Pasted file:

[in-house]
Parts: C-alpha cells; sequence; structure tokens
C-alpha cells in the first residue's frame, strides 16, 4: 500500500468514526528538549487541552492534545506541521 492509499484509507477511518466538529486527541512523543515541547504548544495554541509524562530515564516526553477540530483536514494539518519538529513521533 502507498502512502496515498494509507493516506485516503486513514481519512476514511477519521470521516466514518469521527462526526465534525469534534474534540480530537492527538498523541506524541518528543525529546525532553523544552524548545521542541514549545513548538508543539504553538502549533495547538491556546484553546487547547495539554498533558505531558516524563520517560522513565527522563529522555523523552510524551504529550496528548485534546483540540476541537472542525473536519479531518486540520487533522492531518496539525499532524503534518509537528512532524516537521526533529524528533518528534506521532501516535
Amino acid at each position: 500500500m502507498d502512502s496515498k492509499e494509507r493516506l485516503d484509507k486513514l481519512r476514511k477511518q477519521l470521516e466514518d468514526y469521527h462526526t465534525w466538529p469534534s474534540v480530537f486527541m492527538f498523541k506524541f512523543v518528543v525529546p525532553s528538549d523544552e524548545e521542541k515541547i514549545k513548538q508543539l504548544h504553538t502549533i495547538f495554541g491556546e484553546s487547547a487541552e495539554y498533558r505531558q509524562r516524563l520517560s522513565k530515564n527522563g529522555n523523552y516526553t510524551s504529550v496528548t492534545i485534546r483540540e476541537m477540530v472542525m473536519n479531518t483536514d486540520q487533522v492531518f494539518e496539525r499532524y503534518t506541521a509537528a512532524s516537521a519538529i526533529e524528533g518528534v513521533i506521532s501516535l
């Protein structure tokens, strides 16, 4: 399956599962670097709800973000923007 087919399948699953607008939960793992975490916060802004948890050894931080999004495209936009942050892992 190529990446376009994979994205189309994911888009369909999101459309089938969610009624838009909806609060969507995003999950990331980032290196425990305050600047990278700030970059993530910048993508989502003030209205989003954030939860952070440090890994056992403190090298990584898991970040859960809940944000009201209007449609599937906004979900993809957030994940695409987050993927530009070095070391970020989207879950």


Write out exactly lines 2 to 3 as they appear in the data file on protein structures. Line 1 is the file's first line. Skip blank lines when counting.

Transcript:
Parts: C-alpha cells; sequence; structure tokens
C-alpha cells in the first residue's frame, strides 16, 4: 500500500468514526528538549487541552492534545506541521 492509499484509507477511518466538529486527541512523543515541547504548544495554541509524562530515564516526553477540530483536514494539518519538529513521533 502507498502512502496515498494509507493516506485516503486513514481519512476514511477519521470521516466514518469521527462526526465534525469534534474534540480530537492527538498523541506524541518528543525529546525532553523544552524548545521542541514549545513548538508543539504553538502549533495547538491556546484553546487547547495539554498533558505531558516524563520517560522513565527522563529522555523523552510524551504529550496528548485534546483540540476541537472542525473536519479531518486540520487533522492531518496539525499532524503534518509537528512532524516537521526533529524528533518528534506521532501516535